Hospice and Hospitalization

I’m having the sort of week where a) my dad is still on hospice, still getting weaker, still declining, and yet still cracking jokes (when he isn’t sleeping), and b) Jack was hospitalized in a neuropsychiatric hospital. Either one of these things is basically kind of overwhelming. Put them together and it’s like, “Buckle up, missy.”

I’ll be really frank. I’m living on carbs and prayers right now. My brain isn’t working terrifically well. By 7 pm every night, I feel like I would rather die than clean up the kitchen or start a load of laundry. The fatigue is real.

But, at a deep, cellular level I’m also strangely calm and comforted. There is no sense of awful panic. I’m not anxious about the future. I’m glad my dad is on morphine and isn’t in the constant pain that he was before, and I’m happy that Jack is getting the care that he needs to reboot his meds and extinguish (hopefully) his uncontrollable behaviors.

It feels a little like when Truman was a newborn in the hospital for a month. Typical Me would have been a hot mess over that situation. But I felt during that time as though God was holding me in the palms of his hands. I just felt peaceful.

Most people (including Me, Before the Last Thirteen Years with Jacky) would view psychiatric care for their young teen as a worst case scenario. A disaster. A failure. But after the year we’ve had, it doesn’t seem so crazy. It’s practically a natural progression in the order of things with a nonverbal son with autism and severe developmental disabilities. It’s like, “Oh hey, this is just the kind of thing we do. It’s all fine.”

Several people have asked me if Jack’s hospitalization is permanent, so allow me to clarify. His stay in the unit is temporary. It’s a controlled, safe environment which allows his team to made medication changes and implement a structured behavior plan. Based on how it has gone the first two days, I kind of wish we could replicate this perfect habitat for Jack elsewhere: people who get him, people who aren’t afraid of him, people who know exactly how to change his behavior and manage his needs, no outside world distractions, all the meds right there with refills aplenty … It’s basically perfect and I want a mini version of it for Jack to live in every day.

I spent 30 minutes on a conference call with Jack’s school this afternoon wherein they detailed the violence and destruction, as well as the accommodations they have tried with Jack. I spent 20 minutes on the phone with our support coordinator discussing the conference call. I drove an hour to the hospital to deliver slippers and Reese’s cups to Jacky. And I went to Henry’s basketball game.

I can’t see Jack, not because they are forbidding me, but because if he saw me, Jack would immediately try to leave the hospital and head for the parking lot. It’s why I have never been able to visit his classroom or attend one of his class parties. He sees me and thinks, “Okeydoke, we’re done here.” We don’t want to set off more behaviors by appearing and then leaving without him.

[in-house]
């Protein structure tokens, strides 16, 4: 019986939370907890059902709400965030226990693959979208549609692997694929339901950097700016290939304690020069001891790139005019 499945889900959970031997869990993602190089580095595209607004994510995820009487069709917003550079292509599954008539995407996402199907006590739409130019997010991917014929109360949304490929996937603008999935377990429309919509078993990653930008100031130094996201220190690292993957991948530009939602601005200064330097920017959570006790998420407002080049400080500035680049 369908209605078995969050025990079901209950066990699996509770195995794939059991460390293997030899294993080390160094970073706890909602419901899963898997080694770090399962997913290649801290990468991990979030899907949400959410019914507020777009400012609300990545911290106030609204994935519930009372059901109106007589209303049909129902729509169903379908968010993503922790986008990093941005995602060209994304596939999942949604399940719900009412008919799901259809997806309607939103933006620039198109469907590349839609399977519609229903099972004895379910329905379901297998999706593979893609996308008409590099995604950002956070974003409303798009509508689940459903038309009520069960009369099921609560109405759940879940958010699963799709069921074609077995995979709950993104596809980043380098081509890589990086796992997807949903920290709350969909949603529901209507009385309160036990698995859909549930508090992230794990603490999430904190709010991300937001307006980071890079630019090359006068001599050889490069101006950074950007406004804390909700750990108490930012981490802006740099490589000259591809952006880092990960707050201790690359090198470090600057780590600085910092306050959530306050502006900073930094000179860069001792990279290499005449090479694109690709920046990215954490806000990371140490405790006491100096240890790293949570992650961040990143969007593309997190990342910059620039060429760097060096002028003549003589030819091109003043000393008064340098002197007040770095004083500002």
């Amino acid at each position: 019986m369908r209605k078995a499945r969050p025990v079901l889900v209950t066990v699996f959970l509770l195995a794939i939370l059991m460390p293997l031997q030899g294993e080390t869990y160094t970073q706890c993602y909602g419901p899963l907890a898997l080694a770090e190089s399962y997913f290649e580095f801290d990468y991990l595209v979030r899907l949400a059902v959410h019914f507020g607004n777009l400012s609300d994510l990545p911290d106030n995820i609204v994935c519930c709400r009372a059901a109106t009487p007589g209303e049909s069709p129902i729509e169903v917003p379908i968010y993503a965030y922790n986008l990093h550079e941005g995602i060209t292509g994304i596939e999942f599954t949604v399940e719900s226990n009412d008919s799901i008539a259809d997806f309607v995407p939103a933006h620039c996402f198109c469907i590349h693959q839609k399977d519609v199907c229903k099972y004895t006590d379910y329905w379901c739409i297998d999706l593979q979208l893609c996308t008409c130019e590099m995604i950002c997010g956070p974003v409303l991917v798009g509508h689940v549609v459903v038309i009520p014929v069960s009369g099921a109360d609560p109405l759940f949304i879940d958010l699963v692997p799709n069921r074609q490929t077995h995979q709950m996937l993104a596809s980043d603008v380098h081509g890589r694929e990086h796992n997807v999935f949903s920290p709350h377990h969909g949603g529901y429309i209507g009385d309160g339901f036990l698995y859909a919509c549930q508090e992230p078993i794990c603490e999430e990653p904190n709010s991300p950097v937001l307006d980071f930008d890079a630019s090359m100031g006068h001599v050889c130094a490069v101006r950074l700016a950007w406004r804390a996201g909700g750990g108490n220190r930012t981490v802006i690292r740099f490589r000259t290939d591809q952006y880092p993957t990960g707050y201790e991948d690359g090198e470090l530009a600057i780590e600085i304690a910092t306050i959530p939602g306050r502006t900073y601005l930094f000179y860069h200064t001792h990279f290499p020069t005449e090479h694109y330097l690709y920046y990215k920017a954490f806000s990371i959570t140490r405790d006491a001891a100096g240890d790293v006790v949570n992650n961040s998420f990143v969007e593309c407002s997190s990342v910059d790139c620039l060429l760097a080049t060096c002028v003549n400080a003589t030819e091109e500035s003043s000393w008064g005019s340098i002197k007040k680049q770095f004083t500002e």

So I dropped off his shoes and treats and then left. I talked with the hospital like seven times today. They are amazing at everything, but especially at keeping in touch with me.

And then I came home and ate carbs.

 

  5 comments for “Hospice and Hospitalization

  1. Barb
    December 8, 2017 at 9:57 pm

    You have been on my mind every single day. I can’t imagine the stress and the fatigue. I’m so grateful that you are feeling buoyed up. I would love to be helpful in anyway during this time. I would be honored to run errands or grab groceries or deliver treats to Jack, whatever you need.

  2. Julie M
    December 8, 2017 at 11:35 pm

    My similar story, in case it helps to hear from others who are in the same boat: The other day, as I assessed my current set of Everest-esque challenges, I wondered, “Why aren’t I flat on the floor, or face-down in bed? How can I possibly be upright? I may not be functioning *well,* but at least I can formulate complete sentences when by all rights I shouldn’t be able to.” And then the Book of Mormon passage I’d read with the kids the night before came to mind—my burdens were being made light. Objectively speaking my burdens are NOT light, and sometimes I grumble at them. But they are not crushing me, even though they ought to be. Somehow, they are being made light. I’m glad you’re upright, too. I love hearing from you.

  3. Blue
    December 8, 2017 at 11:52 pm

    I’m flying right now but when I get home I can come fold laundry or wash dishes or clean floors or run errands for you. Or whatever. ?

  4. molly
    December 9, 2017 at 9:07 pm

    and you ate still lifting others! thank you!

  5. Jen
    December 11, 2017 at 12:05 pm

    Just wanted to say how much I love you! You’ve been on my mind so much. Prayers are said and thoughts are sent and I hope you can feel others supporting and sustaining you from far away. I’m right here for you. Always.

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